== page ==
Early adoption could be a curse if cost of upload goes through the roof when subsidy really declines, people upload less, & network has to raise storage cost dramatically to keep farmers happy … all of which could trigger a spiraling collapse wherein price to upload keeps going higher and consequently fewer and fewer actually upload … death spiral.

This has happened many times now in crypto - it’s a financial reality.

SN needs to have a resilient economy and this is the opposite approach.

SN needs to be GREAT ENOUGH to attract people to use it WITHOUT initial subsidies.

SN is NOT Bitcoin and the same methodology for distribution is a fundamental error in thinking IMO.


It’s a blank slate at the moment, and I’m sure it will be subject to many discussions and options. Flat vs curve, various rates of release etc. Nothing is set in stone.

But it’s worth remembering that, as you point out, we are not primarily a crypto currency project, and resilience is the name of the game.


I think we need to talk about this kind of dichotomy in response to this RFC:


On the whole the RFC tends toward staying true to the original project white paper and what it proposed to investors, ICO participants, and MaidSafeCoin holders within the current context.

Whereas some of the alternative proposals in the thread really tear it all up; some to a lesser degree, some to a coach and horses degree.

Minor changes to my mind would be things like the decimal point placement as @danda is pushing for. It has little bearing on the functionality of things, so yeah, perhaps we should be open to that? But at the same time it might feel like a significant shift to MaidSafeCoin holders to move from the 1:1 redemption they’d been promised, to now it being a 1:2,328,306,437 swap. Perhaps it is worth the effort pain and time to explain, and walk people through all that, or maybe it’s an unnecessary distraction?

But then there are others that are really more significant indeed, such as the entire supply being airdropped to MAID/eMAID holders ahead of launch (which is a very dramatic shift indeed with significant consequences), or those that effectively end the possibility of core developer rewards etc.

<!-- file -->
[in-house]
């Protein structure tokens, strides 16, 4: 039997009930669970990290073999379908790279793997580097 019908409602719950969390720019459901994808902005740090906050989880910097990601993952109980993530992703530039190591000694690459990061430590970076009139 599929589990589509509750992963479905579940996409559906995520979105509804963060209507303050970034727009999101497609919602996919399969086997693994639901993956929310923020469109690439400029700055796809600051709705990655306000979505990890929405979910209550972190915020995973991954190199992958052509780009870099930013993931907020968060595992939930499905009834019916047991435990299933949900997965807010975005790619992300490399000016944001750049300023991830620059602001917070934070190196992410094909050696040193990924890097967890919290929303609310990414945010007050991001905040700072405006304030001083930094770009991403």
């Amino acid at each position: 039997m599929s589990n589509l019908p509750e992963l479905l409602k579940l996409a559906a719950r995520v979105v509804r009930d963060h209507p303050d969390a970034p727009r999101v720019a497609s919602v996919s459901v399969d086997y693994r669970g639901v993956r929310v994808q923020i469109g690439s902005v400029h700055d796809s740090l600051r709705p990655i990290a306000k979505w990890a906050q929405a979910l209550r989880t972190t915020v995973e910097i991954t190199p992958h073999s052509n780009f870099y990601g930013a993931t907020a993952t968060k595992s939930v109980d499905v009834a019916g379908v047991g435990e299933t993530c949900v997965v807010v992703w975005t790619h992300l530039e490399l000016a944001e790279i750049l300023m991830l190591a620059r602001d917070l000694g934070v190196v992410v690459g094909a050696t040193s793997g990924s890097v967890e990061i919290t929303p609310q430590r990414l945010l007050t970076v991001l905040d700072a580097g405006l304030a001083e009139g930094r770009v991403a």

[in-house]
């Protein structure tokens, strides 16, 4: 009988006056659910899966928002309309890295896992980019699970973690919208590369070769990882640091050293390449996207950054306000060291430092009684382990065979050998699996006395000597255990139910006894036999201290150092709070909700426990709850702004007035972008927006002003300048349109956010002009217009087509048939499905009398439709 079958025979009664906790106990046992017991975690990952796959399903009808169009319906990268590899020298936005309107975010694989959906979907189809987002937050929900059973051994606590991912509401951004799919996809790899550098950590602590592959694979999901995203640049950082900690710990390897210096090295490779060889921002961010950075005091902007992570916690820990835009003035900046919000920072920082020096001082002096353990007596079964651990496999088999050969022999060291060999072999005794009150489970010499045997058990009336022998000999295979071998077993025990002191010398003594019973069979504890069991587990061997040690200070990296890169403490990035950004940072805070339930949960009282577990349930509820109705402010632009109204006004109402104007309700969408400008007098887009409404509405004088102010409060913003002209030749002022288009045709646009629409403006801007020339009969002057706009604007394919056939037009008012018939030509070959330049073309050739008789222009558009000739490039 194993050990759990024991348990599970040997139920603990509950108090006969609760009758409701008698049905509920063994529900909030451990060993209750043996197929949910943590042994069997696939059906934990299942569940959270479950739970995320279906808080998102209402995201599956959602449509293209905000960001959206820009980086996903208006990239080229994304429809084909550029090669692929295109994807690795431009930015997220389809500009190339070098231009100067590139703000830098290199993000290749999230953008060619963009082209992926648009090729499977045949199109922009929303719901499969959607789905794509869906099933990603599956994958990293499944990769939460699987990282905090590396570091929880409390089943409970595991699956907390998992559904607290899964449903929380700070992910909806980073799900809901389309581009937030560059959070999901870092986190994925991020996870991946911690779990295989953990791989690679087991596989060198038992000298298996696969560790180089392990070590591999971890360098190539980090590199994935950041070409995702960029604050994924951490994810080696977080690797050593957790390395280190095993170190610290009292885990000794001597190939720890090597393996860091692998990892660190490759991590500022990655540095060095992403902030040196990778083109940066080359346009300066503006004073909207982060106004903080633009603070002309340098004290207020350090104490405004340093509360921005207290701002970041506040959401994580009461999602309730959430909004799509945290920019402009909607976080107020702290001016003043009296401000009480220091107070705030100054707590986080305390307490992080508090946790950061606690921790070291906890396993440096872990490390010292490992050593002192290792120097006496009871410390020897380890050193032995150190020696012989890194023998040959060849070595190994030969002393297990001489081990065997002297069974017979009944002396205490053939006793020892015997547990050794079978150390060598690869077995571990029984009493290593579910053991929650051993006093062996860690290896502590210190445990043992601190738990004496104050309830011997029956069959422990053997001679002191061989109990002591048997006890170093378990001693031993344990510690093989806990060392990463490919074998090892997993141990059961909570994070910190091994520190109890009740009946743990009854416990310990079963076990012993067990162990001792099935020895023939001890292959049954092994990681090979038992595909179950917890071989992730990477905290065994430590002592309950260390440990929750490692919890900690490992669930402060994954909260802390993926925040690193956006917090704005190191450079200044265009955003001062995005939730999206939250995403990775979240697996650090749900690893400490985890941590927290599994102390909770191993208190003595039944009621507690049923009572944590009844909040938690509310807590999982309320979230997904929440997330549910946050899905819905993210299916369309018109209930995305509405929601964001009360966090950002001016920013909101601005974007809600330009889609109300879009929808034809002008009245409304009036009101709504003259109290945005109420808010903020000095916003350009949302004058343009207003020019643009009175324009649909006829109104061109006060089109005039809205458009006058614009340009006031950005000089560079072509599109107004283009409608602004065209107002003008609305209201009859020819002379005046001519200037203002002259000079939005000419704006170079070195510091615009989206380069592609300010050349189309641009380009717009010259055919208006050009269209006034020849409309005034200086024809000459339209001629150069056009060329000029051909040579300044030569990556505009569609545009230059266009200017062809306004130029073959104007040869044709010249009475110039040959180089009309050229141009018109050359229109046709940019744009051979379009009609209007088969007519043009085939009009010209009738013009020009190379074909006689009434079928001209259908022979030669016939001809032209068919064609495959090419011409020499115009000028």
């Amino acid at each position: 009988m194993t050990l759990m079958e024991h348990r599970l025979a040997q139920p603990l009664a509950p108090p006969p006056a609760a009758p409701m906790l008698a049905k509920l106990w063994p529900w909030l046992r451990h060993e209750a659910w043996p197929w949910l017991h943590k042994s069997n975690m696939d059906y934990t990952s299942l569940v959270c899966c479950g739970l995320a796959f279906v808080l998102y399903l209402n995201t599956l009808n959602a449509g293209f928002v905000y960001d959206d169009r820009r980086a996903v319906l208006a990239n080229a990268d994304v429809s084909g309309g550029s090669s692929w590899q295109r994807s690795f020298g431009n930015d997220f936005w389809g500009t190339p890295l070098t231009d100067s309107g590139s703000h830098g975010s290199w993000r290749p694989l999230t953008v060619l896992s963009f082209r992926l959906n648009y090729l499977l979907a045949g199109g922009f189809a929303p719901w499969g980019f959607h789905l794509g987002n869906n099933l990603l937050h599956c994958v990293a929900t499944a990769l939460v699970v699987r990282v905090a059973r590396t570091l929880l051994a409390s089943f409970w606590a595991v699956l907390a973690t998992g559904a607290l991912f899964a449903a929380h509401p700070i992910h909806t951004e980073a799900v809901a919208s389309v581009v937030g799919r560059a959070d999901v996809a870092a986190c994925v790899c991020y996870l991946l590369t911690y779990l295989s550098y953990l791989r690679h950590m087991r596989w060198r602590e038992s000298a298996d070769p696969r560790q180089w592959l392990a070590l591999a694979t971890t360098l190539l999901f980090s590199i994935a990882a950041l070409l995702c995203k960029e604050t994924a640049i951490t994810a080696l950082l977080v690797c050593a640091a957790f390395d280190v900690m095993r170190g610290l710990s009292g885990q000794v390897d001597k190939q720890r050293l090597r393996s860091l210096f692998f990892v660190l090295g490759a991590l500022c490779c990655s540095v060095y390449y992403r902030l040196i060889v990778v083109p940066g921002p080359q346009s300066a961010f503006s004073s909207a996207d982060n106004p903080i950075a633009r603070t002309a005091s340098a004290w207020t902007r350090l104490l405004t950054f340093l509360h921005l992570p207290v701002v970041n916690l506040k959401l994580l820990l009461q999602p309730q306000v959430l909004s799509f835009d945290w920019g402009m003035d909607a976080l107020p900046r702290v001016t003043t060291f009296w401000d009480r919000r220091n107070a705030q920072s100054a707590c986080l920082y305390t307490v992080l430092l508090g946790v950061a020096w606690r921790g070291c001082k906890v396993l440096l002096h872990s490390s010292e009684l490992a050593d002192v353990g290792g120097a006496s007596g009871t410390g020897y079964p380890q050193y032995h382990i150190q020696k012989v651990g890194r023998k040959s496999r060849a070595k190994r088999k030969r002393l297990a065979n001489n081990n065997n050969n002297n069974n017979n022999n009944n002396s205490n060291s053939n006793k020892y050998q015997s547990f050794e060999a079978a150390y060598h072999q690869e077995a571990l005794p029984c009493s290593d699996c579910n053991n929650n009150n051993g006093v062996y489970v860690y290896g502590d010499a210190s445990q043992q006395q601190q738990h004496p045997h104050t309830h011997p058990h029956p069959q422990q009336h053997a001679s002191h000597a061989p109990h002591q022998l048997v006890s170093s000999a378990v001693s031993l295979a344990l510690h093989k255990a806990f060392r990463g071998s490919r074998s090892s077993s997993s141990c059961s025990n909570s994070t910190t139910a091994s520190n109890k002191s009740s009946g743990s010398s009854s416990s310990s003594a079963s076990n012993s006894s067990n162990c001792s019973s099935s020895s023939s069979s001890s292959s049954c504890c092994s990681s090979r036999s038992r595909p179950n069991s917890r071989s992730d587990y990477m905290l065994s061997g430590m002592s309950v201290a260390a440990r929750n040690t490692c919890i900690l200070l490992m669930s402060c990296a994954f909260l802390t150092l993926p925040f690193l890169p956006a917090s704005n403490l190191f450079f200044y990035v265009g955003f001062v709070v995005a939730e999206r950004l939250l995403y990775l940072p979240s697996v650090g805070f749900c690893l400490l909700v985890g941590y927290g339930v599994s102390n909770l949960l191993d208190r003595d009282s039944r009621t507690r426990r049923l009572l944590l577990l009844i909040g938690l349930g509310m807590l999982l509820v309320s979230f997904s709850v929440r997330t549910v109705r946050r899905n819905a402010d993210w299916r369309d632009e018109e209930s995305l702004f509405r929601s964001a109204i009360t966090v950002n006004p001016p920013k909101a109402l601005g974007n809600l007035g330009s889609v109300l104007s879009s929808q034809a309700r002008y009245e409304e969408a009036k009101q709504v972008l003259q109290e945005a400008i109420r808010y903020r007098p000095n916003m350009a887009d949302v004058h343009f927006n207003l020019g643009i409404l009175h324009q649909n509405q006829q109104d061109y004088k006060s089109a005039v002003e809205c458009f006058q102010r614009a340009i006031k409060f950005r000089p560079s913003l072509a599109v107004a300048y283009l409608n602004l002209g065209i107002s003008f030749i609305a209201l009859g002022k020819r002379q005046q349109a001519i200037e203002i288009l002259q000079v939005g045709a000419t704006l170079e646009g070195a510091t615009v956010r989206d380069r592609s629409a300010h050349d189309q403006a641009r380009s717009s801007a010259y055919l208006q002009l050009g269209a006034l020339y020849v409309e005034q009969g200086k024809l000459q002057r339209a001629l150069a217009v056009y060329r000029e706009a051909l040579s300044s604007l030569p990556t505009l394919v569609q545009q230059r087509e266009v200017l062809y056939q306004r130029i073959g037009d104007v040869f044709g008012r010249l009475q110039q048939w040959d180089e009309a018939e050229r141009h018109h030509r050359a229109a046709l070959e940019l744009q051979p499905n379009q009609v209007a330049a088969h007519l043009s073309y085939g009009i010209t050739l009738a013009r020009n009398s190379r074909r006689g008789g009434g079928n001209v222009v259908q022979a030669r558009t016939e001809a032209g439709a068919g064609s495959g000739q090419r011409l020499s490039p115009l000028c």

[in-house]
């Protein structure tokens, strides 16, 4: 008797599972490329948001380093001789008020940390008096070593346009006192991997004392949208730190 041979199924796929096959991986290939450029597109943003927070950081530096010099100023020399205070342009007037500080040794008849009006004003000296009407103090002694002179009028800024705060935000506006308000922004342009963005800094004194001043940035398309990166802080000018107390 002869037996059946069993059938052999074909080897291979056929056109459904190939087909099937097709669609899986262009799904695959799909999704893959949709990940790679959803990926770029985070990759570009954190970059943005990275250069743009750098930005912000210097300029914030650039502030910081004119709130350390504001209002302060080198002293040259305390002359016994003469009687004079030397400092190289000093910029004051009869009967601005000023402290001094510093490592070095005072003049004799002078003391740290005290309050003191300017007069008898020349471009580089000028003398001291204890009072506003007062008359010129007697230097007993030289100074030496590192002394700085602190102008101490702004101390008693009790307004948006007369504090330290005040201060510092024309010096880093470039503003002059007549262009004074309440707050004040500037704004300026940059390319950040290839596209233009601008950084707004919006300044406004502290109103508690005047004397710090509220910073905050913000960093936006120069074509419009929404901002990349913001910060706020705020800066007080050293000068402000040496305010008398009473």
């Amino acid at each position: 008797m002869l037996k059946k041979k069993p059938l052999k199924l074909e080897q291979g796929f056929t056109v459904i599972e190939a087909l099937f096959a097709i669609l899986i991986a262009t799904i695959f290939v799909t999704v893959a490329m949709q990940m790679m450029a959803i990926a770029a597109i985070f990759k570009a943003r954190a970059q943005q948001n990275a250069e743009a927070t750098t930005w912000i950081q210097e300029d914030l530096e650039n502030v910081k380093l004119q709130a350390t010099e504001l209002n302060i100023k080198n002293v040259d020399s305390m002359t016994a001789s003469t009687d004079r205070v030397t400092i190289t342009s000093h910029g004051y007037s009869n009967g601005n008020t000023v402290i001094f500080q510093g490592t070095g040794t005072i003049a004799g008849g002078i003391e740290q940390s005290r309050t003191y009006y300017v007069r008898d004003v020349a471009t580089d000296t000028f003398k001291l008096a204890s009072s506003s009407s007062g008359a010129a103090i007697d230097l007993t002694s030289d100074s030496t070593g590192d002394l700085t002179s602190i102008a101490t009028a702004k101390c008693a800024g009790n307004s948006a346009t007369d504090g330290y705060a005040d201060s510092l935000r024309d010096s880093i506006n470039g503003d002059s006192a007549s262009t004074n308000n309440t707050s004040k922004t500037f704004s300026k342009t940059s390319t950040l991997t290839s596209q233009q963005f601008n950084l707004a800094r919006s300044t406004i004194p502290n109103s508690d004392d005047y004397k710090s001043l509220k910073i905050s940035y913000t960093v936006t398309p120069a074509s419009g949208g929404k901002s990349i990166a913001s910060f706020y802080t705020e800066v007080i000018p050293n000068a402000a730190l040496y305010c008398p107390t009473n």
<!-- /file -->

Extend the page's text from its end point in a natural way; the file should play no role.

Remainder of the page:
These are dramatic shifts late in the game, what are supporters, and investors, and holders (and yes financial regulators too) to make of them?


I’m not certain of the various items here, but late in the game for whom? As I’ve already mentioned in this thread, many of these ideas have been debated here for years. That the team is only now paying attention to it … well what can I say really. Finger pointing isn’t going to help here, so IMO, break things down and tackle them one at a time as quickly as possible in new focus threads.

Otherwise, it’s again as I said earlier, what’s the point of this discussion if the team isn’t really open to hearing options and making changes. I’m certain we all have better things we can be doing if this discussion is just for show (which I really want to believe that it isn’t).

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I don’t think this, nor your other comment earlier, is particularly fair nor constructive.

There are many aspects that have been debated for 8 years. Thousands of threads, tens of thousands of discussion points, often with out any particular conclusion to hang a hat on, often circular and polarised. All of which are digested by the team.

The RFC process is an opportunity to actually dial in to a conclusion. If you’d like a specific aspect changed, then let’s discuss it.

It’s late in the game in that we are approaching a launch, and we now have to put plans before a regulator so we can actually be in a position to issue the token, let people have their return on investment, have the ability to access the services of the Network via MaidSafeCoin, and build a viable and resilient Network.

Now is the time to dial it in. I’m not sure how that is finger pointing.


And often too, just the opposite. There is more than one thread that has polls that lead to clear conclusions.

No point debating that though - you must be aware of it if:

I asked some questions in my first post in this thread which weren’t even answered. Kinda not very inspiring to go further for someone who wants to discuss it … is it?

I get that … and I don’t want to point fingers (I wasn’t accusing you or the team of pointing fingers - I was saying that I didn’t want to point them), but, since we are here I’ll just say it: The team could have been nailing all this down years ago … where was the leadership when the runway was long? Do you understand the frustration here or am I just not reaching you?